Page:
Relationships are often regarded as the key to business success.

Once a foot is in the door, it’s all smooth talking, right?

No! Turning initial relationships into strong and fruitful ones can be tricky and should not be taken lightly. The success of your business depends on a healthy and (if possible) friendly relationship with your customers, whether you provide a service to the general public or professionals. How do you inspire confidence and retain your target? By ensuring you steer clear of these six mistakes that can prove fatal to any customer relationship.

Error 1: Not moving to the beat of your customers

We all have different music tastes and every customer is unique and wants to be considered as such. Nothing is more annoying than automatic emails that have been sent to a badly segmented contact database.

In the days of personalised advertisements, it has never been so critical to ensure that every message is personalised to the intended audience, wherever possible. A good start is by using the proper names of your customers and targeting your messages. Automated marketing is an excellent tool for target marketing. It makes it possible to establish email scenarios according to your customers history. With this, you’re on to a killer customer relations plan!

Error 2: Forgetting the unique approach

Every customer needs to know you understand their needs. You need to be the support and reassurance they didn’t know they needed. It’s essential to know who you’re talking to, whether it’s a new or regular customer. Yes, you can carry on adapting your sales proposals to your customers, but in the end it all comes down to reassuring them that you can provide the support they require, taking good care of them.

Every customer is unique, so when speaking with multiple customers a day remember individual exchanges and their individual needs. With a CRM solution in place, you can archive exchanges with customers and centralise that information, keeping everything organised, especially if your customers are made up of multiple collaborators.

Error 3: Missing the silver platter of communication

No-one wants to be taken to spam city and nothing is more irritating than unsolicited sales messages. You always want to be remembered and reminding your customers to remember you is a good idea of course, but doing it too frequently and filling up their inboxes will have a negative impact on your company’s brand. Instead, remember to be subtle. By tracking your customers’ activity, you can better identify the questions they are asking themselves. Then, deliver them the one single response on a silver platter.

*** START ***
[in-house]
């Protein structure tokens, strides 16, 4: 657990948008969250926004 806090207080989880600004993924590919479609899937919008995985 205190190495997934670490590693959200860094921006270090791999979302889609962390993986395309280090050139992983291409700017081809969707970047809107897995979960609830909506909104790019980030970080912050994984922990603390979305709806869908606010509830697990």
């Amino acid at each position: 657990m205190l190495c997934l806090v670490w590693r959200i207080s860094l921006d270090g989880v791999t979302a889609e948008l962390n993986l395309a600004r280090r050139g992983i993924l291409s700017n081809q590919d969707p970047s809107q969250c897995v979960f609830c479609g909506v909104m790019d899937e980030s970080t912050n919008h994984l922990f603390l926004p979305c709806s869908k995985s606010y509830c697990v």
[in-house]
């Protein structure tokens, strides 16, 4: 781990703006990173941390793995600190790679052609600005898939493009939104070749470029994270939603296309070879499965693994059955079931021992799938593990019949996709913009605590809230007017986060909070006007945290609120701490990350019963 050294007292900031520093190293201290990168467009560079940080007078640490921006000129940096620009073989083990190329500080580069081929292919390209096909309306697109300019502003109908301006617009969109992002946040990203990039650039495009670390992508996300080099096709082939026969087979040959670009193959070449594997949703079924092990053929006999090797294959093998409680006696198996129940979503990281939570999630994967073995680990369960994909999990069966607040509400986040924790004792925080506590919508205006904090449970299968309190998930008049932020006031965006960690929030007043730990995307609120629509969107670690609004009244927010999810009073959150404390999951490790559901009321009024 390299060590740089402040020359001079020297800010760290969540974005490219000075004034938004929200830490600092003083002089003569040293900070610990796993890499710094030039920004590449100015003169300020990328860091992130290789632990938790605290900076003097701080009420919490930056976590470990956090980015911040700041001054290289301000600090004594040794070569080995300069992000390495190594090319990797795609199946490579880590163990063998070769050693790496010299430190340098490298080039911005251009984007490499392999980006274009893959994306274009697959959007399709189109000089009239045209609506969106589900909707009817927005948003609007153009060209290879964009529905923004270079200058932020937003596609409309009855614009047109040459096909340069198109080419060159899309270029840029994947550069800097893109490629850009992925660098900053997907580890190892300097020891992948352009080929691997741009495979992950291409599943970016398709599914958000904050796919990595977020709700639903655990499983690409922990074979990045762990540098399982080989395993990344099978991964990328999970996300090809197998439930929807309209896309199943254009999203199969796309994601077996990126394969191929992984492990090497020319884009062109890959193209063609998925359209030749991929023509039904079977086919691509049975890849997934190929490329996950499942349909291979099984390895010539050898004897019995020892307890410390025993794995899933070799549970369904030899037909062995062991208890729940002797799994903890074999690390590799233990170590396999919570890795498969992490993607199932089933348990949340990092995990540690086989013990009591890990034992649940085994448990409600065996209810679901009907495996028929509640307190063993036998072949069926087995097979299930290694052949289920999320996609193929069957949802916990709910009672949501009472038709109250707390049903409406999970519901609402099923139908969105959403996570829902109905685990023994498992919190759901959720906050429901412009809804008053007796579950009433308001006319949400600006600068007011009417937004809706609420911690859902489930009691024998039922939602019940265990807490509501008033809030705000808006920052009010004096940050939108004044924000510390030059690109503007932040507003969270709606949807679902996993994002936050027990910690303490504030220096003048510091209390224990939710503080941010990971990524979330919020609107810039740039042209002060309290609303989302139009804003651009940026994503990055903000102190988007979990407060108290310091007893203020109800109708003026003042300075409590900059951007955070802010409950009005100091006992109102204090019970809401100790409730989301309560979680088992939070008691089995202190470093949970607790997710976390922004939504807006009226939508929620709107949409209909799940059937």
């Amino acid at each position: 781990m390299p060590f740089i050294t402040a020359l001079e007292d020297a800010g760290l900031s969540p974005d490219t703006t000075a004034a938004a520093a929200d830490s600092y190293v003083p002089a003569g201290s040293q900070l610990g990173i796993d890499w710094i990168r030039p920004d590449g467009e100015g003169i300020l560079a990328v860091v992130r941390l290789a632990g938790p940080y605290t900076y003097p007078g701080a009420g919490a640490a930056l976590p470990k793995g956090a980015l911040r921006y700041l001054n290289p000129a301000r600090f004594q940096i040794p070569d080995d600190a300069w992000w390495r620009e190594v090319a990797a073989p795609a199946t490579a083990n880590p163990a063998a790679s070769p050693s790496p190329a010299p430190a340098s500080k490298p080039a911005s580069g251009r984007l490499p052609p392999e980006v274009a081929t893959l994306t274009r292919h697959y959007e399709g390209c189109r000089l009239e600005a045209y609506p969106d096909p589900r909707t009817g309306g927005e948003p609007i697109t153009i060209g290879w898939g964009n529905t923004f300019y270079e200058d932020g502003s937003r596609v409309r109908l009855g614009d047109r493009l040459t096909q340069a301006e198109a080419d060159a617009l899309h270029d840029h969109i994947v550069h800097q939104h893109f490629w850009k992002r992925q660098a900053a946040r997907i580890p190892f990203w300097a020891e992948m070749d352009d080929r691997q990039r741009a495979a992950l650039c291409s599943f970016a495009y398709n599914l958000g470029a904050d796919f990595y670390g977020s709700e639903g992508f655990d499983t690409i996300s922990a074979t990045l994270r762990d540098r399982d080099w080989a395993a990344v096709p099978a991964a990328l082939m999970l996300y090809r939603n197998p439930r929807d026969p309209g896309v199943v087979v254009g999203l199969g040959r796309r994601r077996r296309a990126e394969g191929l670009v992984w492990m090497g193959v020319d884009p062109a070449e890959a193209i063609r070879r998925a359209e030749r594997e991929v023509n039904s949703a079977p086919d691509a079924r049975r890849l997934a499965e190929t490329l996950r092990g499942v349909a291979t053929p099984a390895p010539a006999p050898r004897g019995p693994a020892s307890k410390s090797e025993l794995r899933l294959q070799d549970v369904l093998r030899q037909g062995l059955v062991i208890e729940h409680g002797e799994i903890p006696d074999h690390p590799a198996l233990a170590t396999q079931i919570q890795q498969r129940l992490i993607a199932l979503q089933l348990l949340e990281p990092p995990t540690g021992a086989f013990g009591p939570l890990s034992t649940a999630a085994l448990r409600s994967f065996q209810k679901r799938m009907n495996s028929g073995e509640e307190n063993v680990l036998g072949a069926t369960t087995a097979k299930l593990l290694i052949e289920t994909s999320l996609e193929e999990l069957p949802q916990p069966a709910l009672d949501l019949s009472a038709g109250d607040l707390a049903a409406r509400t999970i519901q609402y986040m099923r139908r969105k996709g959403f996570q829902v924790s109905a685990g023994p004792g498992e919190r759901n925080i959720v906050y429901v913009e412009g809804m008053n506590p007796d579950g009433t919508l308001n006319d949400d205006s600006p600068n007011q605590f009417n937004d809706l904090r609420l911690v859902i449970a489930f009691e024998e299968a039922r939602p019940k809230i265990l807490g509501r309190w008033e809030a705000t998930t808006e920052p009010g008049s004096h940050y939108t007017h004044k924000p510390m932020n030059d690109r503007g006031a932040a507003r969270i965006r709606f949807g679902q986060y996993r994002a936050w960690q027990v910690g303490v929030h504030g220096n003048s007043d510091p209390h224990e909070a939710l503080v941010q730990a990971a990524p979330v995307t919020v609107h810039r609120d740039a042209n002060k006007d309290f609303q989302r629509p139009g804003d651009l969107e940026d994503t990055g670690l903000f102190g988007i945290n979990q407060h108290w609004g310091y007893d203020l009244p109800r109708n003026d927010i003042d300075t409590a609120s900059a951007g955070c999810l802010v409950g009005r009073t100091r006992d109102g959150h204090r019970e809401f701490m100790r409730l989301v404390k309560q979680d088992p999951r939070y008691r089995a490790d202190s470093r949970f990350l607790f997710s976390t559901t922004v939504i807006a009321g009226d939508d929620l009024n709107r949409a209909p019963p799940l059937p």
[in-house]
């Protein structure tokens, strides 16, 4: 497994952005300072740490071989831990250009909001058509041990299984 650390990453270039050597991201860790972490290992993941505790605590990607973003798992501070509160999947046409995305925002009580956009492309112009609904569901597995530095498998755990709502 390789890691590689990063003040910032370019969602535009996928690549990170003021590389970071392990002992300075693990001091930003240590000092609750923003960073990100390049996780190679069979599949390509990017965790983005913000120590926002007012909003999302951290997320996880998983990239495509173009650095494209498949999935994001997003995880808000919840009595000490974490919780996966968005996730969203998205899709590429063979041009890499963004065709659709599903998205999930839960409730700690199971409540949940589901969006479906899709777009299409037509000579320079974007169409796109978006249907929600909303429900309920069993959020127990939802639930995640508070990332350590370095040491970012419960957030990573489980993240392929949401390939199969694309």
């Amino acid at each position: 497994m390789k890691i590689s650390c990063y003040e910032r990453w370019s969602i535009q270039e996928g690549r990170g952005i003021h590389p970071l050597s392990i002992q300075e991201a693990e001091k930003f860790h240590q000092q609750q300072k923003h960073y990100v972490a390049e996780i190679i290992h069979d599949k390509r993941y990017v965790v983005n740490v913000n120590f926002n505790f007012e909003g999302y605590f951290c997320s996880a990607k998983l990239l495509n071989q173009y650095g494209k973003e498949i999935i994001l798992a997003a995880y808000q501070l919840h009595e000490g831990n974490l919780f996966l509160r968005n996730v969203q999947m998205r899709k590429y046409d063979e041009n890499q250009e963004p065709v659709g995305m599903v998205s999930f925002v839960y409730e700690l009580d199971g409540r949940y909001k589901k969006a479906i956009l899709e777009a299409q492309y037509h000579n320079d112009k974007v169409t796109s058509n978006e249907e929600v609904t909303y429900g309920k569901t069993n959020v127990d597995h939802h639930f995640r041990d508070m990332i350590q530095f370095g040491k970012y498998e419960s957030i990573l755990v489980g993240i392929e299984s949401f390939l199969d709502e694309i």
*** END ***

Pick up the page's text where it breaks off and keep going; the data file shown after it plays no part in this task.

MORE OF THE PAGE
Error 4: Closing the door on customer feedback

With social media at the beck and call of every customer, how should you ask for feedback? Whether it’s positive or negative it needs to be received without censorship. Customers need to feel they can express themselves, provide honest opinion, and in turn receive personalised feedback.

At all times you need to remain speedy and responsive through whichever form of contact they’ve chosen, whether on social media, blog comments, by mail, or email. Unhappy customers on Twitter have the equal potential to publicly praise you if you bring them a kind and quick solution to their problem.

Error 5: Don’t forget to spoil your customers

Customers aren’t just there for events such as Christmas or Black Friday, and they don’t come back automatically. Customers need to be reminded that they’re not at the end of your to-do-list and you care about them all year round, as well as when it comes around to renewal time. To ensure they continue with you, it’s necessary to offer them new deals. Show them that they are important.

Retaining the high level of quality customer support at all times will stand you in good stead when that dreaded renewal date comes along. Remember, a customer is never loyal or unloyal just by chance.

Error 6: Providing an opaque service

Every customer wants to sit back and enjoy the good service your team has promised to provide. However, should a problem arise they’ll want a transparent service, one without a badly thought-out website and unclear terms and conditions. Forget this classic false strategy of saying anything just to arouse the curiosity of customers, hoping that they will contact you. If you want to inspire confidence, it’s better to expose yourself (without bragging of course) in a clear and intelligible way. Inspire the confidence you’d want to see in your marketing team.

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